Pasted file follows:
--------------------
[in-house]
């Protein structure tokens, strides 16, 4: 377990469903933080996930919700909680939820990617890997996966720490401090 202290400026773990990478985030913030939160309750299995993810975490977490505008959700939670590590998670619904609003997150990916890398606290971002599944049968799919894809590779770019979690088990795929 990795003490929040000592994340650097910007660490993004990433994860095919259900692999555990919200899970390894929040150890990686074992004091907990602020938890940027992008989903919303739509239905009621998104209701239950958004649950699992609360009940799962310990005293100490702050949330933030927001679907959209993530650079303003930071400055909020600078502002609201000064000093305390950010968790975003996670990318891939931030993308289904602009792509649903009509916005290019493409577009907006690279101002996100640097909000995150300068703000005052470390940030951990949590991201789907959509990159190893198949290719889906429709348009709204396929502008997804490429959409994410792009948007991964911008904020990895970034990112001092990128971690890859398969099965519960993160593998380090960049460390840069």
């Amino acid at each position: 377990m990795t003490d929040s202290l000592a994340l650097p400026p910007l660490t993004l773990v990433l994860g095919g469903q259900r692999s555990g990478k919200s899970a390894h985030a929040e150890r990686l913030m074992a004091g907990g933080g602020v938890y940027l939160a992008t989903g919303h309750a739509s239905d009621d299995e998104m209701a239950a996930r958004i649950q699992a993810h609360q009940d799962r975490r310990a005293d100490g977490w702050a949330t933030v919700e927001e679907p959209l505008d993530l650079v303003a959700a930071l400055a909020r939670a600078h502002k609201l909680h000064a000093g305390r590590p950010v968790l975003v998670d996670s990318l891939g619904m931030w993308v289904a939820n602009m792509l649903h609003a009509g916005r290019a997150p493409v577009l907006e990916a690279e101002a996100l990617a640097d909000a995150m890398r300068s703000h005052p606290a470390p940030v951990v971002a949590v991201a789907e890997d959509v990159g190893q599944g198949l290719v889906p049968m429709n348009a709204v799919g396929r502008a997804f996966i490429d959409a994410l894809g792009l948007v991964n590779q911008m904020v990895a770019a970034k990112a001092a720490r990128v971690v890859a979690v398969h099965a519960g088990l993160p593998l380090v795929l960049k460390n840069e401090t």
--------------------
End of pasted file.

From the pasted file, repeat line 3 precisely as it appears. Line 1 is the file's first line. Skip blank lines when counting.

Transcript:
């Amino acid at each position: 377990m990795t003490d929040s202290l000592a994340l650097p400026p910007l660490t993004l773990v990433l994860g095919g469903q259900r692999s555990g990478k919200s899970a390894h985030a929040e150890r990686l913030m074992a004091g907990g933080g602020v938890y940027l939160a992008t989903g919303h309750a739509s239905d009621d299995e998104m209701a239950a996930r958004i649950q699992a993810h609360q009940d799962r975490r310990a005293d100490g977490w702050a949330t933030v919700e927001e679907p959209l505008d993530l650079v303003a959700a930071l400055a909020r939670a600078h502002k609201l909680h000064a000093g305390r590590p950010v968790l975003v998670d996670s990318l891939g619904m931030w993308v289904a939820n602009m792509l649903h609003a009509g916005r290019a997150p493409v577009l907006e990916a690279e101002a996100l990617a640097d909000a995150m890398r300068s703000h005052p606290a470390p940030v951990v971002a949590v991201a789907e890997d959509v990159g190893q599944g198949l290719v889906p049968m429709n348009a709204v799919g396929r502008a997804f996966i490429d959409a994410l894809g792009l948007v991964n590779q911008m904020v990895a770019a970034k990112a001092a720490r990128v971690v890859a979690v398969h099965a519960g088990l993160p593998l380090v795929l960049k460390n840069e401090t």